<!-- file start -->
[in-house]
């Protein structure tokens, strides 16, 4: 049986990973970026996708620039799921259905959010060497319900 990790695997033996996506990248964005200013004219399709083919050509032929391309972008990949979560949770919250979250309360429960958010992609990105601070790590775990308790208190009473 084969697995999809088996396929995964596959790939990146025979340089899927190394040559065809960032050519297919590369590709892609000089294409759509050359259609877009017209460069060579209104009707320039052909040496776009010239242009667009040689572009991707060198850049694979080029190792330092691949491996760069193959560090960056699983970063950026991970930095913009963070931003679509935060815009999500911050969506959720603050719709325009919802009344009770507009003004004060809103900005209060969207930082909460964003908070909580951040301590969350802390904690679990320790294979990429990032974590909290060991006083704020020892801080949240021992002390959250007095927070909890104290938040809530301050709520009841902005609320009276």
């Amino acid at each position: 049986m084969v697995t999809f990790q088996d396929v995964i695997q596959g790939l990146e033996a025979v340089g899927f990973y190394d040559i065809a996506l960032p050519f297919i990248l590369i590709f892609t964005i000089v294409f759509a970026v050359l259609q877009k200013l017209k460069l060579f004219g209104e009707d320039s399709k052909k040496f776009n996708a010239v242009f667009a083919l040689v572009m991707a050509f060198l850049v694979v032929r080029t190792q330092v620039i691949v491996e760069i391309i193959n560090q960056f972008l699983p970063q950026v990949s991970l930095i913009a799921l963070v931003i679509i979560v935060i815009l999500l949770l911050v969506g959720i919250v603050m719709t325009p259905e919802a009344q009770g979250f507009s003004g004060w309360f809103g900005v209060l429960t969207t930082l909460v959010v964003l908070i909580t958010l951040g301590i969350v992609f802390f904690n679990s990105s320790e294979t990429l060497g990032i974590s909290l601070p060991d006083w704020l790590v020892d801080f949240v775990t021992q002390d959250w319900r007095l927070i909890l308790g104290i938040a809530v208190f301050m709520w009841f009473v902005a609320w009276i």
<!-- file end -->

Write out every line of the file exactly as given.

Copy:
[in-house]
């Protein structure tokens, strides 16, 4: 049986990973970026996708620039799921259905959010060497319900 990790695997033996996506990248964005200013004219399709083919050509032929391309972008990949979560949770919250979250309360429960958010992609990105601070790590775990308790208190009473 084969697995999809088996396929995964596959790939990146025979340089899927190394040559065809960032050519297919590369590709892609000089294409759509050359259609877009017209460069060579209104009707320039052909040496776009010239242009667009040689572009991707060198850049694979080029190792330092691949491996760069193959560090960056699983970063950026991970930095913009963070931003679509935060815009999500911050969506959720603050719709325009919802009344009770507009003004004060809103900005209060969207930082909460964003908070909580951040301590969350802390904690679990320790294979990429990032974590909290060991006083704020020892801080949240021992002390959250007095927070909890104290938040809530301050709520009841902005609320009276």
């Amino acid at each position: 049986m084969v697995t999809f990790q088996d396929v995964i695997q596959g790939l990146e033996a025979v340089g899927f990973y190394d040559i065809a996506l960032p050519f297919i990248l590369i590709f892609t964005i000089v294409f759509a970026v050359l259609q877009k200013l017209k460069l060579f004219g209104e009707d320039s399709k052909k040496f776009n996708a010239v242009f667009a083919l040689v572009m991707a050509f060198l850049v694979v032929r080029t190792q330092v620039i691949v491996e760069i391309i193959n560090q960056f972008l699983p970063q950026v990949s991970l930095i913009a799921l963070v931003i679509i979560v935060i815009l999500l949770l911050v969506g959720i919250v603050m719709t325009p259905e919802a009344q009770g979250f507009s003004g004060w309360f809103g900005v209060l429960t969207t930082l909460v959010v964003l908070i909580t958010l951040g301590i969350v992609f802390f904690n679990s990105s320790e294979t990429l060497g990032i974590s909290l601070p060991d006083w704020l790590v020892d801080f949240v775990t021992q002390d959250w319900r007095l927070i909890l308790g104290i938040a809530v208190f301050m709520w009841f009473v902005a609320w009276i």